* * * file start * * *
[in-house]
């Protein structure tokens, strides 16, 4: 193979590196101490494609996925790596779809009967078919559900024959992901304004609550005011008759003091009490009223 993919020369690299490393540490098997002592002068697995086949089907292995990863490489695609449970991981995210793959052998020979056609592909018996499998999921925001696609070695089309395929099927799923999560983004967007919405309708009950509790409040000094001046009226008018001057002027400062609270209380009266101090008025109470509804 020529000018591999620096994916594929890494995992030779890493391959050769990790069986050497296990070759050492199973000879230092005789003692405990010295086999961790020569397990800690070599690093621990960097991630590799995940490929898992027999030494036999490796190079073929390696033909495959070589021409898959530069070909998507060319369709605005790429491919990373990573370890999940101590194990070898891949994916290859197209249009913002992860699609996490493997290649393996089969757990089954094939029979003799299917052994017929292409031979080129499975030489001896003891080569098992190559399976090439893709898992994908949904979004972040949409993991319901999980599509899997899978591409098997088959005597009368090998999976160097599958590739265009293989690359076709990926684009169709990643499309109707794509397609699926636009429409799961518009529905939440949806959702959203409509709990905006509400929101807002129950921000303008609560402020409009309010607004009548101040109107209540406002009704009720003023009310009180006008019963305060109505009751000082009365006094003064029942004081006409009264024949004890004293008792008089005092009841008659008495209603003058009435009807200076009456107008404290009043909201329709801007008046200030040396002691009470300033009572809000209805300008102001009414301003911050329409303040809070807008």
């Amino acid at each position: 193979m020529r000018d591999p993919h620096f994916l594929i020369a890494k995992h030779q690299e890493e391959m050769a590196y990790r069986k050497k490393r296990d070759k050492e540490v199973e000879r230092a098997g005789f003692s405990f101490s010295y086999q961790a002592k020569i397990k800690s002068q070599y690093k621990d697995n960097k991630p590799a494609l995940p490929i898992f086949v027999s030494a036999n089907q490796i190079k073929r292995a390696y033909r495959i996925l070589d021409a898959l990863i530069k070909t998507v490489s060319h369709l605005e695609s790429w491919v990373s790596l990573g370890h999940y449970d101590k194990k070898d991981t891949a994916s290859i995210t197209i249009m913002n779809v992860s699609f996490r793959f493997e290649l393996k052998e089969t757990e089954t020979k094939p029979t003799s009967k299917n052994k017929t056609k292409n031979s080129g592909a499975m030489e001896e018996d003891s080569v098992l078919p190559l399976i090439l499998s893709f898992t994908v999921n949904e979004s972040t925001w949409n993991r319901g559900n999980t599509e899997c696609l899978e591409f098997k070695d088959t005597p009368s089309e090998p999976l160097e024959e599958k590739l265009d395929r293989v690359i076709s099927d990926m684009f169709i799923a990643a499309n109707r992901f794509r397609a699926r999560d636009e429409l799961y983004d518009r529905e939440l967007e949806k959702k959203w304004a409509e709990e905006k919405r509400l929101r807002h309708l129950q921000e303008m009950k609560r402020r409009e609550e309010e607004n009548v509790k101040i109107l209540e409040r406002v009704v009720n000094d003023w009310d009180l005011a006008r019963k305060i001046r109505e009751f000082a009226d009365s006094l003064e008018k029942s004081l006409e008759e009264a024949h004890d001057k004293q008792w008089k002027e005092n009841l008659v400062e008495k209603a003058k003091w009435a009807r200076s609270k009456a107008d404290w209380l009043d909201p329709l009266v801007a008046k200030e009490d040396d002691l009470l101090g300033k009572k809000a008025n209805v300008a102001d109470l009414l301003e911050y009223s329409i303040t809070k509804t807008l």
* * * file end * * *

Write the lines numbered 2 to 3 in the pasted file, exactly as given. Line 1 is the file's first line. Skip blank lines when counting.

């Protein structure tokens, strides 16, 4: 193979590196101490494609996925790596779809009967078919559900024959992901304004609550005011008759003091009490009223 993919020369690299490393540490098997002592002068697995086949089907292995990863490489695609449970991981995210793959052998020979056609592909018996499998999921925001696609070695089309395929099927799923999560983004967007919405309708009950509790409040000094001046009226008018001057002027400062609270209380009266101090008025109470509804 020529000018591999620096994916594929890494995992030779890493391959050769990790069986050497296990070759050492199973000879230092005789003692405990010295086999961790020569397990800690070599690093621990960097991630590799995940490929898992027999030494036999490796190079073929390696033909495959070589021409898959530069070909998507060319369709605005790429491919990373990573370890999940101590194990070898891949994916290859197209249009913002992860699609996490493997290649393996089969757990089954094939029979003799299917052994017929292409031979080129499975030489001896003891080569098992190559399976090439893709898992994908949904979004972040949409993991319901999980599509899997899978591409098997088959005597009368090998999976160097599958590739265009293989690359076709990926684009169709990643499309109707794509397609699926636009429409799961518009529905939440949806959702959203409509709990905006509400929101807002129950921000303008609560402020409009309010607004009548101040109107209540406002009704009720003023009310009180006008019963305060109505009751000082009365006094003064029942004081006409009264024949004890004293008792008089005092009841008659008495209603003058009435009807200076009456107008404290009043909201329709801007008046200030040396002691009470300033009572809000209805300008102001009414301003911050329409303040809070807008």
């Amino acid at each position: 193979m020529r000018d591999p993919h620096f994916l594929i020369a890494k995992h030779q690299e890493e391959m050769a590196y990790r069986k050497k490393r296990d070759k050492e540490v199973e000879r230092a098997g005789f003692s405990f101490s010295y086999q961790a002592k020569i397990k800690s002068q070599y690093k621990d697995n960097k991630p590799a494609l995940p490929i898992f086949v027999s030494a036999n089907q490796i190079k073929r292995a390696y033909r495959i996925l070589d021409a898959l990863i530069k070909t998507v490489s060319h369709l605005e695609s790429w491919v990373s790596l990573g370890h999940y449970d101590k194990k070898d991981t891949a994916s290859i995210t197209i249009m913002n779809v992860s699609f996490r793959f493997e290649l393996k052998e089969t757990e089954t020979k094939p029979t003799s009967k299917n052994k017929t056609k292409n031979s080129g592909a499975m030489e001896e018996d003891s080569v098992l078919p190559l399976i090439l499998s893709f898992t994908v999921n949904e979004s972040t925001w949409n993991r319901g559900n999980t599509e899997c696609l899978e591409f098997k070695d088959t005597p009368s089309e090998p999976l160097e024959e599958k590739l265009d395929r293989v690359i076709s099927d990926m684009f169709i799923a990643a499309n109707r992901f794509r397609a699926r999560d636009e429409l799961y983004d518009r529905e939440l967007e949806k959702k959203w304004a409509e709990e905006k919405r509400l929101r807002h309708l129950q921000e303008m009950k609560r402020r409009e609550e309010e607004n009548v509790k101040i109107l209540e409040r406002v009704v009720n000094d003023w009310d009180l005011a006008r019963k305060i001046r109505e009751f000082a009226d009365s006094l003064e008018k029942s004081l006409e008759e009264a024949h004890d001057k004293q008792w008089k002027e005092n009841l008659v400062e008495k209603a003058k003091w009435a009807r200076s609270k009456a107008d404290w209380l009043d909201p329709l009266v801007a008046k200030e009490d040396d002691l009470l101090g300033k009572k809000a008025n209805v300008a102001d109470l009414l301003e911050y009223s329409i303040t809070k509804t807008l």